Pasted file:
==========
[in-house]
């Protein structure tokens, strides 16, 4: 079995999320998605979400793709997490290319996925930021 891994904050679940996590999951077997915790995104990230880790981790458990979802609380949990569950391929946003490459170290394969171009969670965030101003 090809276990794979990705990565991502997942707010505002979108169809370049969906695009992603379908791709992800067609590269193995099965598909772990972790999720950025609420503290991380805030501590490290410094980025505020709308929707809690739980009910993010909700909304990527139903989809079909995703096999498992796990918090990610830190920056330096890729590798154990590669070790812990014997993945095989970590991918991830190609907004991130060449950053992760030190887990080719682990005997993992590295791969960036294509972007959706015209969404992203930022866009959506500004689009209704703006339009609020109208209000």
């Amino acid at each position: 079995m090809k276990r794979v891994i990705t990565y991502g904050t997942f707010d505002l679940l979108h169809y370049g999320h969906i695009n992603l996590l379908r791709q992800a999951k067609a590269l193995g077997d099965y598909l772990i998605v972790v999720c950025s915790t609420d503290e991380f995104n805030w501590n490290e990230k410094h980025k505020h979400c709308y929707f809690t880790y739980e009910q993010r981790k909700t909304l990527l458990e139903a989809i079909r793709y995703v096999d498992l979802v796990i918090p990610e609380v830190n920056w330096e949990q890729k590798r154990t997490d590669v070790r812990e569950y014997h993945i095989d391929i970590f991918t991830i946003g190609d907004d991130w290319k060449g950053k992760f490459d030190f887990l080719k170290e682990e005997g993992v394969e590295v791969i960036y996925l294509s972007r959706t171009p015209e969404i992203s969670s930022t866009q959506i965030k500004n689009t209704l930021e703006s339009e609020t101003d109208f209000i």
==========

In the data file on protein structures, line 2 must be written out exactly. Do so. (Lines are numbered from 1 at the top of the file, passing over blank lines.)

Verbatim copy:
């Protein structure tokens, strides 16, 4: 079995999320998605979400793709997490290319996925930021 891994904050679940996590999951077997915790995104990230880790981790458990979802609380949990569950391929946003490459170290394969171009969670965030101003 090809276990794979990705990565991502997942707010505002979108169809370049969906695009992603379908791709992800067609590269193995099965598909772990972790999720950025609420503290991380805030501590490290410094980025505020709308929707809690739980009910993010909700909304990527139903989809079909995703096999498992796990918090990610830190920056330096890729590798154990590669070790812990014997993945095989970590991918991830190609907004991130060449950053992760030190887990080719682990005997993992590295791969960036294509972007959706015209969404992203930022866009959506500004689009209704703006339009609020109208209000």